Definitions

from The American Heritage® Dictionary of the English Language, 5th Edition.

  • intransitive verb Law To commit an unlawful injury to the person, property, or rights of another, with actual or implied force or violence, especially to enter onto another's land wrongfully.
  • intransitive verb To infringe on the privacy, time, or attention of another.
  • intransitive verb To commit an offense or a sin; transgress or err.
  • noun The act of trespassing.
  • noun A suit brought for trespassing.
  • noun An intrusion or infringement on another.
  • noun The transgression of a moral or social law, code, or duty. synonym: breach.

from The Century Dictionary.

  • To pass beyond a limit or boundary; hence, to depart from life; die.
  • To make entry or passage without right or permission; go unlawfully or unwarrantably; encroach by bodily presence; with on or upon: as, to trespass upon another's land or premises.
  • To make an improper inroad upon a person's presence or rights; intrude aggressively or offensively in relation to something: with on or upon.
  • To commit an aggressive offense; transgress in some active manner; offend; sin: with against: as, to trespass against the laws of God and man. See trespass, n.
  • To give offense: with to.
  • Synonyms and Trespass upon, Encroach upon, Intrench upon, Trench upon, Infringe upon, Intrude upon, Transgress. Trespass upon, though figurative, expresses generally the idea common to these words, that of unauthorized, improper, or undesirable coming upon ground not one's own. The order is essentially that of strength, and there is a corresponding increase in the presumption that the offense is committed knowingly. To trespass upon another's rights is literally to step or pass across the line of demarcation between his rights and ours. To encroach upon anything is to creep upon it to some extent, and often implies moving by stealth or by imperceptible degrees and occupying or keeping what one thus takes: the ocean may thus be said to encroach upon the land by wearing it away. To intrench upon, or latterly more often trench upon, is to cut into as a trench is lengthened or widened; it does not especially suggest, as does enroach upon, either slowness or stealth. Infringe or infringe upon means a breaking into; hence it is a much stronger word than those that precede it. Transgress is stronger and plainer still, meaning to walk across the boundary, as of another's rights. Intrude upon suggests especially that one is unwelcome, and goes where regard for others' rights, as of privacy, or the sense of shame, should forbid him to press in.
  • noun Unlawful or forbidden entrance or passage; offensive intrusion of bodily presence. See 3 .
  • noun An aggressive or active offense against law or morality; the commission of any wrongful or improper act; an offense; a sin: as, a trespass against propriety.
  • noun In law, in a general sense, any transgression not amounting to felony or misprision of felony.
  • noun An injury to property by one who has no right whatever to its possession or use: technically called trespass to property. In this sense it equally implies force, but relates to property only, and contradistinguishes the wrong from a conversion or embezzlement by a bailee or other person having already a rightful possession.
  • noun Synonyms and Transgression, Wrong, etc. (see crime), breach, infringement, infraction, encroachment.

from the GNU version of the Collaborative International Dictionary of English.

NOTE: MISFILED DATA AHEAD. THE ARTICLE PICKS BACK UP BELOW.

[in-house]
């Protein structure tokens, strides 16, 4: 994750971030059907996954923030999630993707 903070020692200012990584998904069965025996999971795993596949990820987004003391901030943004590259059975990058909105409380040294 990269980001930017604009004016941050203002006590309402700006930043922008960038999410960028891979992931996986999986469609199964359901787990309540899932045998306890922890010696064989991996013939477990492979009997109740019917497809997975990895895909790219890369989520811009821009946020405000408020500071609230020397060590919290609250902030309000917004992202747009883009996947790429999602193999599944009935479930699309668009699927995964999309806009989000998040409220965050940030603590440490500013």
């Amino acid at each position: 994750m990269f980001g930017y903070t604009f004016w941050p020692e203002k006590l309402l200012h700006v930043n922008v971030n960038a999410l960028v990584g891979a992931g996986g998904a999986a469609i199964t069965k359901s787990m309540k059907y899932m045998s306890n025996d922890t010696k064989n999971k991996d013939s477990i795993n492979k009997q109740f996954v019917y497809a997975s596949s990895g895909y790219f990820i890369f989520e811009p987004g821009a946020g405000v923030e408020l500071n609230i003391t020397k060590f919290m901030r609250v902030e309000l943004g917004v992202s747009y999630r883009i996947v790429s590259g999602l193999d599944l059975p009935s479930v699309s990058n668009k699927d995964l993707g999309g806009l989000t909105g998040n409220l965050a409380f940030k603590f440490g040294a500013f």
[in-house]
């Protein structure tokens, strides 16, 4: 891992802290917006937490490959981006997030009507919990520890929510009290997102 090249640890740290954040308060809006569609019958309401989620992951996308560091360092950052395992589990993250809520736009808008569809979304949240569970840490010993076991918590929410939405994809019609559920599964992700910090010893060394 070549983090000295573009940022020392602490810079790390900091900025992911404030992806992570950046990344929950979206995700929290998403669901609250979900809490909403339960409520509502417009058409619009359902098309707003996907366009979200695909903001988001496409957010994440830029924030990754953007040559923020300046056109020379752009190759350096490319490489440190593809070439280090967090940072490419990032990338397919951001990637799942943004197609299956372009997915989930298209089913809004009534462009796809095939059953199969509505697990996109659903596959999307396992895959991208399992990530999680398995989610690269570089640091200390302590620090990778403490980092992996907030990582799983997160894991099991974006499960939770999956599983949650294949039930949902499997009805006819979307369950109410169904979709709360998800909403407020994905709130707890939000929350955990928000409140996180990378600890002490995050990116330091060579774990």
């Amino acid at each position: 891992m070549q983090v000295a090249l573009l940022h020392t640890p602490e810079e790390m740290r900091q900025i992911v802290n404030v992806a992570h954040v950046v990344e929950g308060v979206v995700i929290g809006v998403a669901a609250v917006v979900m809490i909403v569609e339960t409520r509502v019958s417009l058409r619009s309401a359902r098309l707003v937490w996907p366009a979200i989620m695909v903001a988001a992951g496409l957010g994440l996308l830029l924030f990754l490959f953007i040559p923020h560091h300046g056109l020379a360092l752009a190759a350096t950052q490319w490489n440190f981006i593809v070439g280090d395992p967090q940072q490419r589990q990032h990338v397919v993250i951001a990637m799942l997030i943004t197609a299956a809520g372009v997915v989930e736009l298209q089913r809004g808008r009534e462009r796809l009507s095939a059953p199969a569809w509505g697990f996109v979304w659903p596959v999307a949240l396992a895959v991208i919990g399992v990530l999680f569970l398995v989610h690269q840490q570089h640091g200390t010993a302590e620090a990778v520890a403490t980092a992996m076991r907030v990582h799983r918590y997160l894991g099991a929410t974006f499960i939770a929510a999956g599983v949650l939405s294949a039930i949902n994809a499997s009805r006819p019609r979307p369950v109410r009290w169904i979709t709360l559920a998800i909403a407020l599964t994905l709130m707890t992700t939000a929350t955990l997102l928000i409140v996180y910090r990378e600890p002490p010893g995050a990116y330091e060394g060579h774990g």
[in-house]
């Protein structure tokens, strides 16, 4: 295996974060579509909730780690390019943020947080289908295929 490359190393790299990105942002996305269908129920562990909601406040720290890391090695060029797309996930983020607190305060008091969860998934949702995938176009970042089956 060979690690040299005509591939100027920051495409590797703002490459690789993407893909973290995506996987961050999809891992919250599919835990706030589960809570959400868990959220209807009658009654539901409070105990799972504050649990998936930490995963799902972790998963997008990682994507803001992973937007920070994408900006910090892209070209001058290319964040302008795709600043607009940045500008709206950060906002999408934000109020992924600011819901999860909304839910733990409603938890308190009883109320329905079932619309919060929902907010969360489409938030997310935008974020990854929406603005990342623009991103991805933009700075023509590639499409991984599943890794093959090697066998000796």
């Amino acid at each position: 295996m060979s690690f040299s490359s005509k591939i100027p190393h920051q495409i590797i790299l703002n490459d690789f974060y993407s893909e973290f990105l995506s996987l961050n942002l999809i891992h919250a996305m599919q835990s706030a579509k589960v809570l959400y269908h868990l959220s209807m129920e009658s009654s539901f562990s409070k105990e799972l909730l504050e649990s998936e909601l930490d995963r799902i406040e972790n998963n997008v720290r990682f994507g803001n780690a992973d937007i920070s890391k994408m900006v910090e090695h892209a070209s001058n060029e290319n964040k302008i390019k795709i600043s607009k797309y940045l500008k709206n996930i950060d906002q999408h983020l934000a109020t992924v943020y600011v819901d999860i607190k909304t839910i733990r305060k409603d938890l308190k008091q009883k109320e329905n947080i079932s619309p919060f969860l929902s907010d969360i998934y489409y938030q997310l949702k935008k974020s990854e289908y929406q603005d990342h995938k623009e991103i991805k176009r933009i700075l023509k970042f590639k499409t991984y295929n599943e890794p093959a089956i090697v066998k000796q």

• noun Any injury or offence done to another.
  • noun Any voluntary transgression of the moral law; any violation of a known rule of duty; sin.
  • noun An unlawful act committed with force and violence (vi et armis) on the person, property, or relative rights of another.
  • noun An action for injuries accompanied with force.
  • noun (Jewish Antiq.) an offering in expiation of a trespass.
  • noun (Law) See Action on the case, under Case.
  • intransitive verb obsolete To pass beyond a limit or boundary; hence, to depart; to go.
  • intransitive verb (Law) To commit a trespass; esp., to enter unlawfully upon the land of another.
  • intransitive verb To go too far; to put any one to inconvenience by demand or importunity; to intrude.
  • intransitive verb To commit any offense, or to do any act that injures or annoys another; to violate any rule of rectitude, to the injury of another; hence, in a moral sense, to transgress voluntarily any divine law or command; to violate any known rule of duty; to sin; -- often followed by against.

from Wiktionary, Creative Commons Attribution/Share-Alike License.

  • noun law Any of various torts involving interference to another's enjoyment of his property, especially the act of being present on another's land without lawful excuse.
  • verb intransitive To commit an offence; to sin.
  • verb transitive, obsolete To offend against, to wrong (someone).
  • verb law To enter someone else's property illegally.

from WordNet 3.0 Copyright 2006 by Princeton University. All rights reserved.

  • verb break the law
  • verb commit a sin; violate a law of God or a moral law
  • noun a wrongful interference with the possession of property (personal property as well as realty), or the action instituted to recover damages
  • verb enter unlawfully on someone's property
  • verb pass beyond (limits or boundaries)
  • verb make excessive use of
  • noun entry to another's property without right or permission

Etymologies

from The American Heritage® Dictionary of the English Language, 4th Edition

[Middle English trespassen, from Old French trespasser : tres-, over (from Latin trāns-; see trans–) + passer, to pass; see pass.]

from Wiktionary, Creative Commons Attribution/Share-Alike License

Verb: From Old French trespasser ("to go across or over, transgress"), from tres- ("across, over") + passer ("to pass").

Examples

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